May 2020 Commercial Newsletter
How Do We Now Move Forward from Here?
The coronavirus has completely disrupted our economy, as well as our entire way of life. Businesses have been shut down, people have been laid off, and there are businesses that we will never see reopen again.
The retail and the hospitality sectors have been especially hard hit, as because of the quarantines that we’ve been dealing with, this now requires people to do either less business, or even no business, with the companies within these two sectors.
In addition, we have to ask ourselves the question, “When the “all clear” is finally given to us, and we are told that it’s now OK to go out and mingle with everyone like normal once again, how much will businesses still be impacted?” With this in mind, do you think people are going to immediately feel comfortable sitting among large groups of people in the movie theaters once again? How about in restaurants and in concert halls? In addition, how are people going to feel about even staying in hotel rooms, in knowing that other people and their families have been staying in these same rooms within the past several days? These are the kinds of questions and realities that we’re all going to be facing in moving through all of this.
While we’d all like to believe that this will be just a short, temporary blip on our radar screen, this isn’t likely, because among other reasons, many people will still be out of work 6-9 months down the road, and many of the businesses that have still survived will still be facing their challenges.
But in the midst of all of this, I would have to say that there will probably be some very good opportunities coming for investors. With the hit that’s been happening now to our GDP, and with the other factors that have already been mentioned, there are going to be people who will be under pressure to sell their real estate, and this is when investors will make their best buys.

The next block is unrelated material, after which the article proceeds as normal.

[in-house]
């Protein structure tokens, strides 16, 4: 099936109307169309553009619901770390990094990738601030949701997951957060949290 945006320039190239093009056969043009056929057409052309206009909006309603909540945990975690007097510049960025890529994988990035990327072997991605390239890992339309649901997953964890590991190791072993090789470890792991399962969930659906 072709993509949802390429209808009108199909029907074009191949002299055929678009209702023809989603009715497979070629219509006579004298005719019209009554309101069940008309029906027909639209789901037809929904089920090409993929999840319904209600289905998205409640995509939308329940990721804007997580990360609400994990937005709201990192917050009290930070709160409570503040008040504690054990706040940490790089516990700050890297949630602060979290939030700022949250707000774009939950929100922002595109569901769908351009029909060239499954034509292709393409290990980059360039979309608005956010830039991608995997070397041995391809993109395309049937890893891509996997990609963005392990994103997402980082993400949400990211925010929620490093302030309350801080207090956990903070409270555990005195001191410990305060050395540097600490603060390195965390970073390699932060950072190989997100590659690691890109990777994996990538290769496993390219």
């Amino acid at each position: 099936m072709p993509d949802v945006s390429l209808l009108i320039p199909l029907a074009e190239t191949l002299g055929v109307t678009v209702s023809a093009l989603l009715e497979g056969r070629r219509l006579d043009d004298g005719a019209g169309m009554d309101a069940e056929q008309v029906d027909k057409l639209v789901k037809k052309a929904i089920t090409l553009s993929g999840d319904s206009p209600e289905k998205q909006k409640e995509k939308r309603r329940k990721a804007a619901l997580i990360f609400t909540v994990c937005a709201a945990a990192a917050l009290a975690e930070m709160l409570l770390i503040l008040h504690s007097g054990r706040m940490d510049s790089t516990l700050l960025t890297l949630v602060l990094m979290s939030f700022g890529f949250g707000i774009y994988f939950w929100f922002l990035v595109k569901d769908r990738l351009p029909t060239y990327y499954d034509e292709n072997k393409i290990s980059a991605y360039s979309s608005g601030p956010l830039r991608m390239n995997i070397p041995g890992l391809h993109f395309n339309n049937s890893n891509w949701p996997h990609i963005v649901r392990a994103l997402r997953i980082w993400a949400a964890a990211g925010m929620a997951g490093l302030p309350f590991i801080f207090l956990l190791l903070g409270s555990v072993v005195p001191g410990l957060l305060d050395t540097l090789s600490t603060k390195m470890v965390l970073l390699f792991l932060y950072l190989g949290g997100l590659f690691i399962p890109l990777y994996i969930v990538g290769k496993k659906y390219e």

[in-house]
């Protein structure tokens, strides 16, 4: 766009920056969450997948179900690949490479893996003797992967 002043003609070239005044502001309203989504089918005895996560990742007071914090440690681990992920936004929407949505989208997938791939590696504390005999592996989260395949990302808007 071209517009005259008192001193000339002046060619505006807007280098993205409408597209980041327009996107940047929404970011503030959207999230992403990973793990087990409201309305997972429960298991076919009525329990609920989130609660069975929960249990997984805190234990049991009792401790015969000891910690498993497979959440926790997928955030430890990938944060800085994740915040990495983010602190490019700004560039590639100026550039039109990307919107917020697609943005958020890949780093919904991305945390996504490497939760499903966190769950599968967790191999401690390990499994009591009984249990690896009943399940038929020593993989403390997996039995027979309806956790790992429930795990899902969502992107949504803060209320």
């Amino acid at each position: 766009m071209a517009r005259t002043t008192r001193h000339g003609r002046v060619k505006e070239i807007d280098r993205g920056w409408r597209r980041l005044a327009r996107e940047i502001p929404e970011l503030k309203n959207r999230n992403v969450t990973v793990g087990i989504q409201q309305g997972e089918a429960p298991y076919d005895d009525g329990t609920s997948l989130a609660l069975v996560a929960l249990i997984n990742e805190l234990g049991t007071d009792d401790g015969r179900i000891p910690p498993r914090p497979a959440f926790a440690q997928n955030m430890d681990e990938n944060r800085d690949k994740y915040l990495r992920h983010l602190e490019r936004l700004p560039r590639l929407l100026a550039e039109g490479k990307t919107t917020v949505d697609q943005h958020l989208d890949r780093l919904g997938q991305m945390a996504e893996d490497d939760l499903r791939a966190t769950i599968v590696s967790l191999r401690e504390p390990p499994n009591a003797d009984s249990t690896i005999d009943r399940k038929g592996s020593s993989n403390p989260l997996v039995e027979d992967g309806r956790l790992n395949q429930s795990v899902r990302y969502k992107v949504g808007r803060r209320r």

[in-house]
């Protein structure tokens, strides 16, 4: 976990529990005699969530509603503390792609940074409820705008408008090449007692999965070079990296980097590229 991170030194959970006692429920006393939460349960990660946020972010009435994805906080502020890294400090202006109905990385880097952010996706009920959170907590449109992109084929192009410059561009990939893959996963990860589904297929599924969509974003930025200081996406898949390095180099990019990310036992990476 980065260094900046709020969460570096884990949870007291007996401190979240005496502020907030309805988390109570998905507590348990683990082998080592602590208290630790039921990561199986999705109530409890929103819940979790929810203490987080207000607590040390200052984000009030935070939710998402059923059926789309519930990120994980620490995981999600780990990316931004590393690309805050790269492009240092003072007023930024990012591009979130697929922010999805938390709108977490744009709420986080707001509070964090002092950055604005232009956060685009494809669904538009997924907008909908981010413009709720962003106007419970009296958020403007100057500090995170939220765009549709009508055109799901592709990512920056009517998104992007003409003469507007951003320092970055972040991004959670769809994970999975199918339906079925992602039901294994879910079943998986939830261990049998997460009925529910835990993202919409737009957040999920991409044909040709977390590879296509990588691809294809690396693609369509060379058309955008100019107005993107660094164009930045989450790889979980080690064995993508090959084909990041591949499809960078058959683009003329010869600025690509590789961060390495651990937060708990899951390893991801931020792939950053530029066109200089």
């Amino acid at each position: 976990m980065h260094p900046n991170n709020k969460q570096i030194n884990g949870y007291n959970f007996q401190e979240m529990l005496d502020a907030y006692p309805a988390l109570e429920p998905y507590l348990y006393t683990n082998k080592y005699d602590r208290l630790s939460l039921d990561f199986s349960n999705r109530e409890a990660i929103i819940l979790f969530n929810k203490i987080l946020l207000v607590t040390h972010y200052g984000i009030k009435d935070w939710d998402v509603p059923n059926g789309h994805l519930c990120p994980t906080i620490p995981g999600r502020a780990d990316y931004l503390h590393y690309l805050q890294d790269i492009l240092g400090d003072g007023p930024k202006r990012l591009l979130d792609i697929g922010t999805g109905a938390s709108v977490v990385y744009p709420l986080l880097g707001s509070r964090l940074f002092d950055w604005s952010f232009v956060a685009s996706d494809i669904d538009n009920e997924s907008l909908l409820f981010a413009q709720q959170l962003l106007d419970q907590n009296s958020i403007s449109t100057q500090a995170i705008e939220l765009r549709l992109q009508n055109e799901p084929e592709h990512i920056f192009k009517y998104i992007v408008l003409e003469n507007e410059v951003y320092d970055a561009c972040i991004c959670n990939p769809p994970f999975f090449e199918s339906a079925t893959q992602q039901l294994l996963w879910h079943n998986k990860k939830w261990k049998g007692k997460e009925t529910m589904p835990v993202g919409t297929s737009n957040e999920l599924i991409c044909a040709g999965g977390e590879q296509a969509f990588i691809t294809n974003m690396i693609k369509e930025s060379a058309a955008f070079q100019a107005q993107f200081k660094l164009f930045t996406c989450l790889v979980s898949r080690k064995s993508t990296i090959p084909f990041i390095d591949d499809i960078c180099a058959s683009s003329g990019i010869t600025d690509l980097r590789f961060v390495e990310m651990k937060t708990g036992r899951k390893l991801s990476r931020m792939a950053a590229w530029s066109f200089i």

With all of the pressure that’s going on right now for people to continue on in making their loan payments, it is likely that we will see lenders tighten-up their requirements for obtaining new loans to purchase real estate, too, meaning that buyers who can pay all cash and who don’t need financing to purchase, will then be in the driver’s seat.
In addition, as one important reminder, if you ever feel the need to negotiate a deferment in your payments on a loan, make sure you do this while you are still current with your payments on it, as otherwise you’ll risk a delinquent status showing on the loan within your credit report.
These indeed are very, very, challenging times, and if I can ever help you to navigate through everything that’s now going on, please give me a call.
Zillow: Coronavirus will shrink US home prices by 2%-3% nationally
Diana Olick – CNBC
Home prices have fallen nationally only once since the Great Depression, and that was after the subprime mortgage crisis and the Great Recession.
Now, barely eight years after hitting bottom and after a mighty recovery, prices are predicted to fall nationally again, down 2%-3% this year, according to Zillow.